592 PACIFIC RIM LAW & POLICY JOURNAL VOL. 20 NO. 3 to the discretion of the parents themselves in divorce by mutual consent, or to the courts in divorce litigation, resulting in visitation awards that are insufficient for facilitating meaningful interaction between parent and child.14 These court decisions have evolved in their reasoning over time, yet still do not provide any assurance of reasonable visitation.

The Japanese courts first recognized the value of visitation in 1969, but have since refused to treat it as a fundamental right.15 The first Japanese Supreme Court case on this issue was decided in 1984, which rejected a noncustodial father’s argument that the right to visitation is protected as a right to pursue happiness under Article 13 of the Constitution.16 The only other major Supreme Court decision was in 2000, which affirmed the authority of the courts to award visitation under Article 766 of the Civil Code but explicitly rejected the argument that a parent had a right to visitation under the current law.17 Courts will often deny visitation when the custodial parent protests on the grounds that allowing visitation would place an undue burden on the child.18 However, critics assert that this “burden” is often a manifestation of the animosity between parents rather than a true desire to protect the interests of the child.19 Even when visitation is granted, the noncustodial parent’s time with the child is often highly restricted in frequency and scope. For example, court statistics from 2009 show that only 14% of cases allowed overnight stays and only 52% permitted visitation once or more per month, which is generally interpreted as visitation rights of only one day per month.20 The Colin P. A. Jones, In the Best Interests of the Court: What American Lawyers Need to Know About Child Custody and Visitation in Japan, 8 ASIAN-PAC. L. & POL’Y J. 166, 234-35 (2007).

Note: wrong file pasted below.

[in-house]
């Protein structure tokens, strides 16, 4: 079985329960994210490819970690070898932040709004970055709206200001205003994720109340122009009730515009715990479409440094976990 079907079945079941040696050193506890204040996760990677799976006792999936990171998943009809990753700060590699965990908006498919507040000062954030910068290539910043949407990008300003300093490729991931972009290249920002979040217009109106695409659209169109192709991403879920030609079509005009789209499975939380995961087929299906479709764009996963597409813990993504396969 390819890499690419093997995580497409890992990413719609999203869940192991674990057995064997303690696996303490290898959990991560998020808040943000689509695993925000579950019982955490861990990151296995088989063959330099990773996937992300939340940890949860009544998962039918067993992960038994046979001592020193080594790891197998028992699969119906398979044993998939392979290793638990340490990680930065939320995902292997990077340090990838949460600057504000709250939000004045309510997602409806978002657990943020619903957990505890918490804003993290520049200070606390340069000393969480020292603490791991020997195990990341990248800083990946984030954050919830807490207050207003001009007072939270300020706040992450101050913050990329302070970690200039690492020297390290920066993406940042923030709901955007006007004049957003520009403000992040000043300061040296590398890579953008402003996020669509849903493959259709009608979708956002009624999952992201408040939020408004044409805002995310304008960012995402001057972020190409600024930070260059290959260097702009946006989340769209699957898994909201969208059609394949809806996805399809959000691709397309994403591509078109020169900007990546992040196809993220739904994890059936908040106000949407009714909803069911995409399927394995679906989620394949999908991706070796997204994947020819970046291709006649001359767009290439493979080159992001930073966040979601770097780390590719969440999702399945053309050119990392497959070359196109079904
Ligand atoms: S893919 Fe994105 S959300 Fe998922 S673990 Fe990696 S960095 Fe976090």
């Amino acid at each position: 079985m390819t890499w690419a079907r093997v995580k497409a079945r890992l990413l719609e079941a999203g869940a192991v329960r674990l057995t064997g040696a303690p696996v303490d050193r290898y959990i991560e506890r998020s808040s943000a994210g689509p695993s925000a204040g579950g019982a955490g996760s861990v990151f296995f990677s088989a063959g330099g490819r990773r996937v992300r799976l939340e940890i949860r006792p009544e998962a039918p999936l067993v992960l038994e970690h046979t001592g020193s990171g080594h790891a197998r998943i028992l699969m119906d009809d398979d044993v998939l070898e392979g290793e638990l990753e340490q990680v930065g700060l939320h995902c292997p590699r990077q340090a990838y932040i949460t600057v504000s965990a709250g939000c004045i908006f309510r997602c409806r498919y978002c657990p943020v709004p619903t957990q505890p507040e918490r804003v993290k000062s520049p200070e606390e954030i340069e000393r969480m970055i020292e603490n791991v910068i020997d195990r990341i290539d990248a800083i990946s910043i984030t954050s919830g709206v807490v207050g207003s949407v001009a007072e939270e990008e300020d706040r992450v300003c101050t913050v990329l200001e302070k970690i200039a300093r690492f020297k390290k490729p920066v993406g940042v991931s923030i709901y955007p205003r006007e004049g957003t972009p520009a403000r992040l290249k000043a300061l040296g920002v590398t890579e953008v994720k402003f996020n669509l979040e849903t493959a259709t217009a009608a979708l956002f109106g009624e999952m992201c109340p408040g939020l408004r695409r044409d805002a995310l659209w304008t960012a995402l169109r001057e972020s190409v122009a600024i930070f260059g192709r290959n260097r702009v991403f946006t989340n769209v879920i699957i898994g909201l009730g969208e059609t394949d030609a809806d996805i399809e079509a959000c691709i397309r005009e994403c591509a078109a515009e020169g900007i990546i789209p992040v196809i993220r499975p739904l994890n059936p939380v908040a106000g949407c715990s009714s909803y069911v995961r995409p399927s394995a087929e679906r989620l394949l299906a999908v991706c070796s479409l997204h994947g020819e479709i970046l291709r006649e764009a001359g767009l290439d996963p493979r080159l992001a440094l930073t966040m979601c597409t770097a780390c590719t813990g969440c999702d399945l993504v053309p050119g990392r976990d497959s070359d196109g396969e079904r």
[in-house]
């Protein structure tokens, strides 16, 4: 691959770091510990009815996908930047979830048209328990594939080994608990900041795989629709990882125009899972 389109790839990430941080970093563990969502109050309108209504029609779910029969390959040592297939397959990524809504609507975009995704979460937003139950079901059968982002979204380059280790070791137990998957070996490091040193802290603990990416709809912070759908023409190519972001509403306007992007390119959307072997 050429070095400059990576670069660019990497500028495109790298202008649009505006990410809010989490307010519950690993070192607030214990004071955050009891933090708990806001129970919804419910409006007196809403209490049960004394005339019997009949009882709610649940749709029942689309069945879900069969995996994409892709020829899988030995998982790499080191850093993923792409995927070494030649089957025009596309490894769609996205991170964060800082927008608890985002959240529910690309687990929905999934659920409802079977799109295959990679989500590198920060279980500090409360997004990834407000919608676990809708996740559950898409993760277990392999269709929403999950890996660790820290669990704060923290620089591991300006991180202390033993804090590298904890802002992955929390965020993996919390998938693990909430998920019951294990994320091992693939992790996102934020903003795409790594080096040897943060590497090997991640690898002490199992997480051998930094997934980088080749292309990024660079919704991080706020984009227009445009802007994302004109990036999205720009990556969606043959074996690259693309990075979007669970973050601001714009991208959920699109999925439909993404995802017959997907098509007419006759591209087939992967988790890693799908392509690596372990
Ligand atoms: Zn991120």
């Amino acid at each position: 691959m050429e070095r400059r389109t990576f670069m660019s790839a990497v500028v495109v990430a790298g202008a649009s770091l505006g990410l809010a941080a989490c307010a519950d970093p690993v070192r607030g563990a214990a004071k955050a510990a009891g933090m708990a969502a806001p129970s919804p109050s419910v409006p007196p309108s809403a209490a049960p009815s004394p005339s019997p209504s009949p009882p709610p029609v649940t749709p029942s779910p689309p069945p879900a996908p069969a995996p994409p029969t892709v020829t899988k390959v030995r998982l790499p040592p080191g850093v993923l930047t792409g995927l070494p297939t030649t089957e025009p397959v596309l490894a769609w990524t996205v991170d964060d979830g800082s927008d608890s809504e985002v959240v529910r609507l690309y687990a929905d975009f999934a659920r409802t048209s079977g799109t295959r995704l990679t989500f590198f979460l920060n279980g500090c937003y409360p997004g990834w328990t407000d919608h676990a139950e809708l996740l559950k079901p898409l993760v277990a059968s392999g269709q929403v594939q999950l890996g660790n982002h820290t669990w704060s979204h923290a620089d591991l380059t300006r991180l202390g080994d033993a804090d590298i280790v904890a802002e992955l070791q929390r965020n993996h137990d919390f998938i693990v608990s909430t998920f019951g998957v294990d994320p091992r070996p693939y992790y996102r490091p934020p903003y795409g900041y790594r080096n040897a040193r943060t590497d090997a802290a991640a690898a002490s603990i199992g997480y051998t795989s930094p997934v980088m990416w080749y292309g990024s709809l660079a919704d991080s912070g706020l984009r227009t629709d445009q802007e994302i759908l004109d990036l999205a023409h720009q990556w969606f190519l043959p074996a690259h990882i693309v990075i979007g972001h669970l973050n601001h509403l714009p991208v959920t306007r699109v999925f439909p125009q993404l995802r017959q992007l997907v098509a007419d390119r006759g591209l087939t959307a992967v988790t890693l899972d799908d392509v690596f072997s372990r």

See Tōkyō Katei Saibansho [Tōkyō Family Ct.] May 22, 1969, Sho 44 (ie) no. 2262, 22(3) KATEI SAIBAN GEPPŌ [KASAI GEPPŌ] 77 (Japan).

Saikō Saibansho [Sup. Ct.] July 6, 1984, Sho 58 (ku) no. 103, 37(5) KATEI SAIBAN GEPPŌ [KASAI GEPPŌ] 35 (Japan); Jones, supra note 14, at 241.

Saikō Saibansho [Sup. Ct.] May 1, 2000, Hei 12 (kyo) no. 5, 52 SAIKŌ SAIBANSHO MINJI HANREISHŪ [MINSHŪ] 1607 (Japan).

See e.g., Tōkyō Kōtō Saibansho [Tōkyō High Ct.] Feb. 29, 1990, Heigan (ra) no. 537, 42(8) KATEI SAIBAN GEPPŌ [KASAI GEPPŌ] 57 (Japan) (justifying denial of visitation as a burden on the child); Ōsaka Kōtō Saibansho [Ōsaka High Ct.] Feb. 3, 2003, Hei 17 (ra) no. 1023, 58(11) KATEI SAIBAN GEPPŌ [KASAI GEPPŌ] 47 (Japan) (denying visitation because the child was living in a stable environment with father and adoptive mother, and visitation would place a burden on the child); Yokohama Katei Saibansho [Yokohama Fam. Ct.] Apr. 30, 1996, Hei 6 (ie) no. 3582, 49(3) KATEI SAIBAN GEPPŌ [KASAI GEPPŌ] 75 (Japan) (holding that it is best to deny visitation when there is conflict between the parents).